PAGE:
Donald Trump’s move to revive the Keystone XL and Dakota Access pipelines sparked a number of emergency protests on January 24 in Washington, New York, Los Angeles, San Francisco, Seattle, Philadelphia and other cities, Democracy Now! reported the next day.
On January 24, Trump issued executive orders that revived the two mega-pipeline projects, which the Obama administration had blocked in the face of huge protests.
In relation to the Dakota Access pipeline (DAPL), the Standing Rock Sioux tribe and supporters have said they will resist Trump's executive order to allow the pipeline that threatens the water supply of the Standing Rock reservation in North Dakota, as well as Native American sacred sites.
The Keystone and DAPL pipelines will cause widespread environmental destruction, both from its construction and the burning, as well as violate multiple treaties with First Nations.
If completed, DAPL will shift half-a-million barrels of oil a day along the 1886 kilometre-long pipeline's path. The struggle against DAPL last year has led to the largest gathering of First Nation peoples across North America for decades, with more than 300 tribes gathering at protest camps.
Opponents have vowed to escalate the campaign in light of Trump's order to green light the US$3.78 billion DAPL project owned by the Energy Transfer Partners. Trump has close ties to ETP, holding investments in the company until selling them on December 5.
“President Trump is legally required to honour our treaty rights and provide a fair and reasonable pipeline process,” said Standing Rock Sioux tribal chairperson Dave Archambault.
“Creating a second Flint does not make America great again,” he added, referring to the dramatic poisoning of water supplies that has hit Flint, Michigan, with disastrous consequences.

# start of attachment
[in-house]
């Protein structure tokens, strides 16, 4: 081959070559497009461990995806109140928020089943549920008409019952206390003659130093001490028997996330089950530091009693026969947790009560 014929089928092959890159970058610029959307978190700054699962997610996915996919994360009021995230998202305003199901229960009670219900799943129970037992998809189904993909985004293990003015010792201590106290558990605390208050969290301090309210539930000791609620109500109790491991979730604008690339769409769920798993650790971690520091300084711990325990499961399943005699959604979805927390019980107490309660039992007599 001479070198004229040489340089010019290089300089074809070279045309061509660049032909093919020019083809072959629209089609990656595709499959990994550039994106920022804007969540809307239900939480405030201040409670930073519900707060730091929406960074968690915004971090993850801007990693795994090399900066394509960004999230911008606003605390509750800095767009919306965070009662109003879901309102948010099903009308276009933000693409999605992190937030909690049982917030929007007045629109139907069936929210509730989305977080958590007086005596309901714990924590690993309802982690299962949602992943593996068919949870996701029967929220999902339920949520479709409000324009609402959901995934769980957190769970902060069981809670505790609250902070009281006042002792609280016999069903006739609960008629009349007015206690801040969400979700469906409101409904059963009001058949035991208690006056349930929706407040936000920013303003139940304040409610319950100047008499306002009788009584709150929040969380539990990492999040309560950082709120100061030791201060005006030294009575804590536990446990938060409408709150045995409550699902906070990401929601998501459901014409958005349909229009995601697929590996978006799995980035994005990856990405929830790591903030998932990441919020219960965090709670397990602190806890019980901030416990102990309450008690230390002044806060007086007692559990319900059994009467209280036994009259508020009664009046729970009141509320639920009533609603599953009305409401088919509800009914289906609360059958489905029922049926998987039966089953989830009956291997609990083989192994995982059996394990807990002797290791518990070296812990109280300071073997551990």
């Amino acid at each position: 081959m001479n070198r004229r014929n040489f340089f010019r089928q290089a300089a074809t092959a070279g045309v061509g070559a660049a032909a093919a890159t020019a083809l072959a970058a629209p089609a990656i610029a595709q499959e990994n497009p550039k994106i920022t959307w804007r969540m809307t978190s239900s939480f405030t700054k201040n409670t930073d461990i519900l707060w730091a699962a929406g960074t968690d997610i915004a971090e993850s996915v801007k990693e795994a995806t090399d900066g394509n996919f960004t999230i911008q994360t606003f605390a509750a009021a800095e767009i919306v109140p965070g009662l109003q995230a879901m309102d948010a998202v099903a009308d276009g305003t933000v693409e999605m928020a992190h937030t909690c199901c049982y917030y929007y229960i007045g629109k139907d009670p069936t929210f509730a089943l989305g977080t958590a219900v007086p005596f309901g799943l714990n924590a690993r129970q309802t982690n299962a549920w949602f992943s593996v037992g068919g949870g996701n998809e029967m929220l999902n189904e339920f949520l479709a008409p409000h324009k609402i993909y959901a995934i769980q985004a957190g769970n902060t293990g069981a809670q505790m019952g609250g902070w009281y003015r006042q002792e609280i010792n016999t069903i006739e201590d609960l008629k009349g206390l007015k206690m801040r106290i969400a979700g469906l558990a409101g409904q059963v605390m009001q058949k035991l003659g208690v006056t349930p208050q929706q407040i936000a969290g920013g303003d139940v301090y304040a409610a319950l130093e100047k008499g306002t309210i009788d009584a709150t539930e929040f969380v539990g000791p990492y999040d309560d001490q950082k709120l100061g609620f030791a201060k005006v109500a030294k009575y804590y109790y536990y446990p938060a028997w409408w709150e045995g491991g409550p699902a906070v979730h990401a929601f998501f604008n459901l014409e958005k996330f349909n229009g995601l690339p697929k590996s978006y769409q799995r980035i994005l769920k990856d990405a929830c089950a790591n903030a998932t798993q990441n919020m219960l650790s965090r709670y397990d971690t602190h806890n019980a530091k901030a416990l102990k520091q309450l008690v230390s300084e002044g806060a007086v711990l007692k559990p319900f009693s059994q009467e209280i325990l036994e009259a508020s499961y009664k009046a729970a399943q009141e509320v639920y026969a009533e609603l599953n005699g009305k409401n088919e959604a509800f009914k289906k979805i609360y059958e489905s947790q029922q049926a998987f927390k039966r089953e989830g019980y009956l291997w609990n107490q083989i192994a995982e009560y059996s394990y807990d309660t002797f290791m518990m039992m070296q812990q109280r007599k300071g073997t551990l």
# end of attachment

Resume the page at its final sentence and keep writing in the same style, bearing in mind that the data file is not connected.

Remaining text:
Archambault said: “Americans know this pipeline was unfairly rerouted towards our nation and without our consent. The existing pipeline route risks infringing on our treaty rights, contaminating our water and the water of 17 million Americans downstream…
“[Trump is] risking our treaty rights and water supply to benefit his wealthy contributors and friends at DAPL.”
Activists from the Indigenous Environmental Network, climate action group 350.org and other groups immediately responded with a demonstration in front of the White House, TeleSUR English reported. Other emergency response protests occurred around the country.
350.org has set up a “Pledge of Resistance” on its website to mobilise DAPL and Keystone opponents. It said: “Trump is pushing these pipelines for one reason: because people powered movements stopped them. He wants us demoralized and defeated, so that he can spend the next 4 years working with Big Oil and his corrupt cabinet to build as many coal, oil and gas projects as he can with no opposition.
“It won’t work. Today’s order will only reignite the widespread grassroots opposition stopping so many fossil fuel projects across the country. Trump is about to meet the fossil fuel resistance head on.”
“We need mass civil disobedience and a showing of solidarity with Standing Rock,” Kandi Mossett, a member of the Mandan, Hidatsa and Arikara tribes who lives in North Dakota, said in response to Trump's order. “The Trump administration is sparking a revolution that makes us stronger than we ever were before.”
In regards to Keystone, which will shift oil from Canada’s Alberta tar sands, Canada welcomed Trump’s decision, TeleSUR English said. Canada's Foreign Affairs Minister Chrystia Freeland said: “The position of our government has been very consistent from our time in opposition. We’ve been very clear all along that we support Keystone.”
TransCanada, whose bid to build Keystone was vetoed by Obama, has resubmitted its application to build the mega-pipeline.